Japan is one of the most fascinating countries in the world. With a unique way of life that you simply will not find anywhere else on the planet, this is one of those places that sticks in your mind long after you leave.
From eating at robot restaurants to getting a mermaid manicure to wandering through the cherry blossoms, there is a surprise around every corner in Japan. The Land of the Rising Sun is a dynamic mix of modern and tradition that will absolutely fascinate you.
Ready to say konnichiwa? Here are my top ten tips for your first trip to Japan!
Try All the Foods
You guys are always asking me which country has the best food in the world. While I have sampled some amazing dishes around the globe, few places can compete with Japan.
From the best sushi restaurants in Tokyo to the culinary delights of 7-Eleven (seriously!) you will find on every corner, every meal is an experience in Japan.
One of the key things I learned while traveling around Japan is that oftentimes the best food comes from the least expected spots.
Forget about white tablecloths and famous chefs! If you are looking for good sushi, look for the tiny spots that barely give you room to squeeze into your chair.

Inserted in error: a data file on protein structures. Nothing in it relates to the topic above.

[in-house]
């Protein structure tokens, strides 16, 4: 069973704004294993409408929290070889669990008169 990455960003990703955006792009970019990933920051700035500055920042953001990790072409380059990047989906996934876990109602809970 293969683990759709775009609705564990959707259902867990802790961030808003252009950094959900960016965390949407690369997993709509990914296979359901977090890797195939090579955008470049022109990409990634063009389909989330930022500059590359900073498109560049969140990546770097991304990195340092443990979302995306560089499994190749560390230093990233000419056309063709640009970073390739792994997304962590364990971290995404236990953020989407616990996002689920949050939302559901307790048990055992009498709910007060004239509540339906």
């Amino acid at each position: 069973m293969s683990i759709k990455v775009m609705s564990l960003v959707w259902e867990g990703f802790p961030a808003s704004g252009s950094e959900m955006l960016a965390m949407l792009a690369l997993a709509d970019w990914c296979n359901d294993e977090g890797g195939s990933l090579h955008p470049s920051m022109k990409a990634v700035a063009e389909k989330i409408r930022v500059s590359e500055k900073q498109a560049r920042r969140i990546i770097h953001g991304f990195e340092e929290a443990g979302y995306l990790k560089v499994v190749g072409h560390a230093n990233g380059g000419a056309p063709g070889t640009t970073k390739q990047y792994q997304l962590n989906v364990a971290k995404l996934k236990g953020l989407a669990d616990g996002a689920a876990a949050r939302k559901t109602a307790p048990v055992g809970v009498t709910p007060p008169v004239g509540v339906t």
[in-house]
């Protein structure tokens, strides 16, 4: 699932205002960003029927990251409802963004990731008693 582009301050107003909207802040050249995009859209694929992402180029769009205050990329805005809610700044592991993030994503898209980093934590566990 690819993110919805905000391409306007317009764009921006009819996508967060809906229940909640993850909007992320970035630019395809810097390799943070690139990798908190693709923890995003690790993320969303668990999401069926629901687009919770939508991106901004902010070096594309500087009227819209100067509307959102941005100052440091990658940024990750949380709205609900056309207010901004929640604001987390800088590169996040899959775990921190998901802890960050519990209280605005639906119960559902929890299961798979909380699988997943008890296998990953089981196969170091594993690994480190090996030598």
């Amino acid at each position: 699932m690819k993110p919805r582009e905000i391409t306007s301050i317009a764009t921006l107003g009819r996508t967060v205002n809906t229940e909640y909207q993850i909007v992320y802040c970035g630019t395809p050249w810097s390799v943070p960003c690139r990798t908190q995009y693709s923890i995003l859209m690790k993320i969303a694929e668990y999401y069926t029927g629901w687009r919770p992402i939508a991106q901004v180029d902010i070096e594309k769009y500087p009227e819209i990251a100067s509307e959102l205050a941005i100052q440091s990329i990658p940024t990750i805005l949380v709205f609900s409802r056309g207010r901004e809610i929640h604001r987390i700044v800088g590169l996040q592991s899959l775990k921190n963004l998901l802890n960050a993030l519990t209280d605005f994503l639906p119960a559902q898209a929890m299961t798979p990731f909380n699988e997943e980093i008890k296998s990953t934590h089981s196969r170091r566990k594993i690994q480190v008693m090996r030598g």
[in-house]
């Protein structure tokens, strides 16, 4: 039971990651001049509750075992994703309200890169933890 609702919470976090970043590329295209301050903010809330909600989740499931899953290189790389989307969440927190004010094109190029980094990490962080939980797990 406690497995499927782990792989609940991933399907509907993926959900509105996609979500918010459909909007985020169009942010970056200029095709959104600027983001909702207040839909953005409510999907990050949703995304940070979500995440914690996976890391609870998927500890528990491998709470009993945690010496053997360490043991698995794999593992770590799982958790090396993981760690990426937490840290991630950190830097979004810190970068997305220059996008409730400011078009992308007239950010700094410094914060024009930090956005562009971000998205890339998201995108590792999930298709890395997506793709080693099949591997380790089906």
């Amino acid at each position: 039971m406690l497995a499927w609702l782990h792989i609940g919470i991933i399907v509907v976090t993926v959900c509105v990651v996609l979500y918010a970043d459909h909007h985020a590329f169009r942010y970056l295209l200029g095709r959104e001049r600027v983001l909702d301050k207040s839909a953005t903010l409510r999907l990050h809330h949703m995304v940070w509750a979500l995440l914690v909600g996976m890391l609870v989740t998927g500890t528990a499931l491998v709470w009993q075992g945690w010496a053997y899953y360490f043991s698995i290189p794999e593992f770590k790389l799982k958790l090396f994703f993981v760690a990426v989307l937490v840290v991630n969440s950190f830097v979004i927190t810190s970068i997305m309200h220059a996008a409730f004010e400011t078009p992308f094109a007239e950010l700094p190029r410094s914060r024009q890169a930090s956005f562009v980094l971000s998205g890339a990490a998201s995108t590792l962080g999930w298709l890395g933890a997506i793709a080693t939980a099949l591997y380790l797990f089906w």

For a fun and quick treat, grab sushi from one of the bullet train platforms.
Served up by a robot, it’s a bit below Japanese standards but just as good as you would find in a decent Western sushi spot. Before you go, check out a few essential Japanese foods you must try on your trip (and they’re not what you’re thinking!).
Hold on to Your Garbage
While you will find vending machines, eating on the street is fairly rare and so are public garbage cans.
If you find yourself accumulating trash on the go, hold onto it. It is actually quite common for women to carry little plastic bags in their purse to collect the little bits of trash they end up with as they go throughout the day.
The cities of Japan are very clean and it is something they pride themselves on. Do your part by hanging onto your stuff until you can properly dispose of it.
Learn About the Culture
I would highly recommend going on a tour with a local to take a deeper dive into the culture and customs.
It will much SUCH a difference in your overall experience and make everything along the way more meaningful. The language barrier often makes it hard to appreciate everything going on around you so local info goes a long way.
When you are on tour with a local, ask him or her about the surgical mask phenomenon that you will notice as soon as you hit the streets.
Before you go, do remember that some things are quite different.
For example, tattoos are not the norm there. While it’s okay to show them on the streets if you don’t mind a bit of attention, some onsens (Japanese hot springs) require them to be covered.
And come ready the fanciest toilets of your life! Almost all of them have different functions from seat heating to ambient noise for privacy and water and air sprays. It’s definitely a bit weird at first but you will come to appreciate them.
Before you go, read my full guide to Japan so get a better idea of what to expect across the board.
Use the Local Transportation